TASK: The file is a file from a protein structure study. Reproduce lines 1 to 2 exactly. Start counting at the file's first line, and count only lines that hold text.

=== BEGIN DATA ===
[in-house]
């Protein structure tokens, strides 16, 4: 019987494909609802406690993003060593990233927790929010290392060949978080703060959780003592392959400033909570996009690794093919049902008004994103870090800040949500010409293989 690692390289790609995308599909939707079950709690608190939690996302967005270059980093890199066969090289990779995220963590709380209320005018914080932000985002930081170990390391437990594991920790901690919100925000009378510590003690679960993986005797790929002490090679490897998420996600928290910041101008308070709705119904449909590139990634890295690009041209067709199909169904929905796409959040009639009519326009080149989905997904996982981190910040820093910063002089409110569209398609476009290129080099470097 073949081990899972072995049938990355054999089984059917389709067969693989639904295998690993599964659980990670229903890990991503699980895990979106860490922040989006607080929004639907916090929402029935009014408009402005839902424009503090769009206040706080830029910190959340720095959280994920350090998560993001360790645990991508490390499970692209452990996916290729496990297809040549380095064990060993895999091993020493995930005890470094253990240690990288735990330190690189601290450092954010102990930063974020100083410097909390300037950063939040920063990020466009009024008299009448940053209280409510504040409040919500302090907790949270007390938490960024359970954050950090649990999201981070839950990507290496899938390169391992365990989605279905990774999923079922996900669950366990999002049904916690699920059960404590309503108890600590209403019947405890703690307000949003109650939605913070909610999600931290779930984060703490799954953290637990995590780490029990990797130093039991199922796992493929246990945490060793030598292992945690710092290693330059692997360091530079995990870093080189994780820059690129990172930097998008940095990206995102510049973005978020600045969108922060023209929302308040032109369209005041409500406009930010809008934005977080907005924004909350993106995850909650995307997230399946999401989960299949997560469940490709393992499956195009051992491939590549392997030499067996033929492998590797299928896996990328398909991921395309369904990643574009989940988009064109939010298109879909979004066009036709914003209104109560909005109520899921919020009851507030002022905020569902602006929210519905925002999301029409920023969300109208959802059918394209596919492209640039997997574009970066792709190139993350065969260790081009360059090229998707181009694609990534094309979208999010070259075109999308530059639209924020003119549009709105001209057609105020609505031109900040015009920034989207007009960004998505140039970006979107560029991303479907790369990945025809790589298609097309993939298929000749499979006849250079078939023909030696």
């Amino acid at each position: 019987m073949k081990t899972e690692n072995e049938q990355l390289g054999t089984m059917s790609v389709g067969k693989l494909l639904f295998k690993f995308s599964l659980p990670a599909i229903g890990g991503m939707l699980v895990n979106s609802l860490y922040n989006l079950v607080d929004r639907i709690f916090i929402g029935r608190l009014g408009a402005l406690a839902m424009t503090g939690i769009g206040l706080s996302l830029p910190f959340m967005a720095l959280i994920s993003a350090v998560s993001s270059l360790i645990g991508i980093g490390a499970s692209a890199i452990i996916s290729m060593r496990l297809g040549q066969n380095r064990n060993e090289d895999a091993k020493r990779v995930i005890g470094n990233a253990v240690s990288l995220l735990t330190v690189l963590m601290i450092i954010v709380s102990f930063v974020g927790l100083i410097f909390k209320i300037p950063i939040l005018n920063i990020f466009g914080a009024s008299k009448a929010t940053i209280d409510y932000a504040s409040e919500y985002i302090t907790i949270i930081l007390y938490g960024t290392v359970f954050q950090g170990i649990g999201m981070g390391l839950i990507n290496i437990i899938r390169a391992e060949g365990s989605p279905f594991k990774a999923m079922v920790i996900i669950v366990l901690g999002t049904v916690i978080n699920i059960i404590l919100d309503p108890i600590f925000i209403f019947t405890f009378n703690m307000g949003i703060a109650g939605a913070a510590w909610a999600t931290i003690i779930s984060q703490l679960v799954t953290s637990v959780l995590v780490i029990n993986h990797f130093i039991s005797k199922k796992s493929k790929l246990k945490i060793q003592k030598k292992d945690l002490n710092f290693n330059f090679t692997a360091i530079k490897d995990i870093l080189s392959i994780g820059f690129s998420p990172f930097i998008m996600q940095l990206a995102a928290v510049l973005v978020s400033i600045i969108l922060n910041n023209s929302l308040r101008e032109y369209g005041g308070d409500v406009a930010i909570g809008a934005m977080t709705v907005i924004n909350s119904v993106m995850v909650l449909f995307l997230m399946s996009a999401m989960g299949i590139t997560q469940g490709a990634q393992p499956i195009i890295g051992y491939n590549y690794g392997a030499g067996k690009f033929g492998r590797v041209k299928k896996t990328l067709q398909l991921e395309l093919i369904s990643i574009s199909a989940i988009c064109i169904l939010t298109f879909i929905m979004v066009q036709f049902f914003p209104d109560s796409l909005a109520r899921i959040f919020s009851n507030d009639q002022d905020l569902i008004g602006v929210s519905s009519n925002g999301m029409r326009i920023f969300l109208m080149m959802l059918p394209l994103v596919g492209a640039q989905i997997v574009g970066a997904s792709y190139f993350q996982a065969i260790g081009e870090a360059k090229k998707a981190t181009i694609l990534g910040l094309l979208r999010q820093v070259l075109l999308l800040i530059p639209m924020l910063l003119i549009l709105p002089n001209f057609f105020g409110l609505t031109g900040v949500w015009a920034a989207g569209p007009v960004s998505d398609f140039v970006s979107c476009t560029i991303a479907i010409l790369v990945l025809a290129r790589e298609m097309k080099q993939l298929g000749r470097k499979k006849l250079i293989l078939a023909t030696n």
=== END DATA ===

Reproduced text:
[in-house]
């Protein structure tokens, strides 16, 4: 019987494909609802406690993003060593990233927790929010290392060949978080703060959780003592392959400033909570996009690794093919049902008004994103870090800040949500010409293989 690692390289790609995308599909939707079950709690608190939690996302967005270059980093890199066969090289990779995220963590709380209320005018914080932000985002930081170990390391437990594991920790901690919100925000009378510590003690679960993986005797790929002490090679490897998420996600928290910041101008308070709705119904449909590139990634890295690009041209067709199909169904929905796409959040009639009519326009080149989905997904996982981190910040820093910063002089409110569209398609476009290129080099470097 073949081990899972072995049938990355054999089984059917389709067969693989639904295998690993599964659980990670229903890990991503699980895990979106860490922040989006607080929004639907916090929402029935009014408009402005839902424009503090769009206040706080830029910190959340720095959280994920350090998560993001360790645990991508490390499970692209452990996916290729496990297809040549380095064990060993895999091993020493995930005890470094253990240690990288735990330190690189601290450092954010102990930063974020100083410097909390300037950063939040920063990020466009009024008299009448940053209280409510504040409040919500302090907790949270007390938490960024359970954050950090649990999201981070839950990507290496899938390169391992365990989605279905990774999923079922996900669950366990999002049904916690699920059960404590309503108890600590209403019947405890703690307000949003109650939605913070909610999600931290779930984060703490799954953290637990995590780490029990990797130093039991199922796992493929246990945490060793030598292992945690710092290693330059692997360091530079995990870093080189994780820059690129990172930097998008940095990206995102510049973005978020600045969108922060023209929302308040032109369209005041409500406009930010809008934005977080907005924004909350993106995850909650995307997230399946999401989960299949997560469940490709393992499956195009051992491939590549392997030499067996033929492998590797299928896996990328398909991921395309369904990643574009989940988009064109939010298109879909979004066009036709914003209104109560909005109520899921919020009851507030002022905020569902602006929210519905925002999301029409920023969300109208959802059918394209596919492209640039997997574009970066792709190139993350065969260790081009360059090229998707181009694609990534094309979208999010070259075109999308530059639209924020003119549009709105001209057609105020609505031109900040015009920034989207007009960004998505140039970006979107560029991303479907790369990945025809790589298609097309993939298929000749499979006849250079078939023909030696």